I dare you to eat an Indian dish called Vindaloo in India.
As my journeys in India have already come to a close, you might be wondering why I’m just now touching on the vindaloo dare. My attempts to find the fiery curry dish from Goa towards the end of my trip ended in vain, and my ego wouldn’t let it go. The rooftop train failure I could handle, not trying a spicy curry I couldn’t.
Backtracking to India, I received the dare while in northern McLeod Ganj, a Tibetan community more apt to offer Italian food (inextricably), momo’s and standard Indian fare than a regional dish like vindaloo. When I mentioned the dare to Marie, she said it was a dish that men ate in England after drinking to prove their manliness. Apparently it was hotter than hell, and I was a bit relieved I couldn’t find it right off the bat.
Surely Delhi, capital of India, would proffer such a feisty dish. My attempt to get a restaurant referral from a street hustler crashed and burned, and I was running out of time to hit the pavement around Connaught, so I mentioned the dare to Neil and his wife, who both offered to help me win the bet (to my great appreciation). The clock was ticking. On my last night, we found a Goan joint in a Delhi restaurant guide.
Neil drove us over to the popular marketplace which he use to visit regularly with his mom. Stalls offfered souvenirs and there was a food court with restaurants representing all of the regional cuisines of India. The only problem was we were informed the Goan place closed shop. Apparently vindaloo wasn’t so popular in the big city. I was bummed, but Neil still took me to a great Italian place, The Big Chill, where I devoured some risotto and chocolate cake as my last supper on the Indian subcontinent.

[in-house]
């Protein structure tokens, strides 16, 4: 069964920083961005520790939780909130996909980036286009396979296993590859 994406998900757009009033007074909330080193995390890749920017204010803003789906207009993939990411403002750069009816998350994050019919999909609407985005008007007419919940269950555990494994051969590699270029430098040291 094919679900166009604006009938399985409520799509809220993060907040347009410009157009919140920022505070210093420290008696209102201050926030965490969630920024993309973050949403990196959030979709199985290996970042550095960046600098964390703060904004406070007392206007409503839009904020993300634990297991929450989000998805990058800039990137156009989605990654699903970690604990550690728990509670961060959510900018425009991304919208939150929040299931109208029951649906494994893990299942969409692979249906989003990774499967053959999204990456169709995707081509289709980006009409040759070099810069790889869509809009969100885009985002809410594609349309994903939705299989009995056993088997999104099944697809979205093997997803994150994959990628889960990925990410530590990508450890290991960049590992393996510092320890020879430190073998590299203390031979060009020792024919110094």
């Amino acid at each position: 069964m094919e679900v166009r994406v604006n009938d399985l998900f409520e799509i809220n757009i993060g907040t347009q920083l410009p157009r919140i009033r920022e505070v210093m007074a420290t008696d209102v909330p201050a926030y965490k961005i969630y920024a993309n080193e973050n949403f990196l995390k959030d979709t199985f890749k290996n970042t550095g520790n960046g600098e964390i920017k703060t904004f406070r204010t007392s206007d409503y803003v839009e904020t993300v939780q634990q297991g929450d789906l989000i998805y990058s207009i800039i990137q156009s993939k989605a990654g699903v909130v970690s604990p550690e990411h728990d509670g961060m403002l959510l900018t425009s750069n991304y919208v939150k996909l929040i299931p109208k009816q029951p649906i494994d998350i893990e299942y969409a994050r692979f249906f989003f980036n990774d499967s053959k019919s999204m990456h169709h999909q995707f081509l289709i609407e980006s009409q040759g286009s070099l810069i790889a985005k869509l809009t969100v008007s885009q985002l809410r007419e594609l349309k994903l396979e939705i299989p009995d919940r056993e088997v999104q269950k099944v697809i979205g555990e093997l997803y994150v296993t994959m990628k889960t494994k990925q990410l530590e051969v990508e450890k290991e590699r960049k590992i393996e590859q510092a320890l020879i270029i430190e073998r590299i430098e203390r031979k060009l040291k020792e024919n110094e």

The first Indian restaurant I spotted around Khao San served vindaloo. I ordered a beer to build nerve, a 1.5 liter bottle of water to soothe my tongue, and the chicken vindaloo. It arrived quickly and I dug in only to find it mildly hot. Clearly, the mighty English would not prove their manhood with such a dish. It had been dumbed down for tourists. I vowed to return and explicitly request an intenser heat, but I ran across another restaurant first, and decided to make my last stand. I didn’t know what awaited me on the islands, so it was now or never.
I told the waiter my plight for intensely hot vindaloo. We understood each other. I skipped the beer this time, simply ensuring the water was readily available, along with a cooling dish of cucumber raita (yogurt). I’m happy to report the curry was very hot. When I swallowed the green peppers, it sharply burned my throat. My tongue, and to a lesser extent, my lips, felt hot for a good 10-15 minutes. I quietly hoped I didn’t just sabotage my overnight bus ride.
Since I didn’t pass out from the heat, or consume the dish in India, I am leaving judgment on this one to Jeff.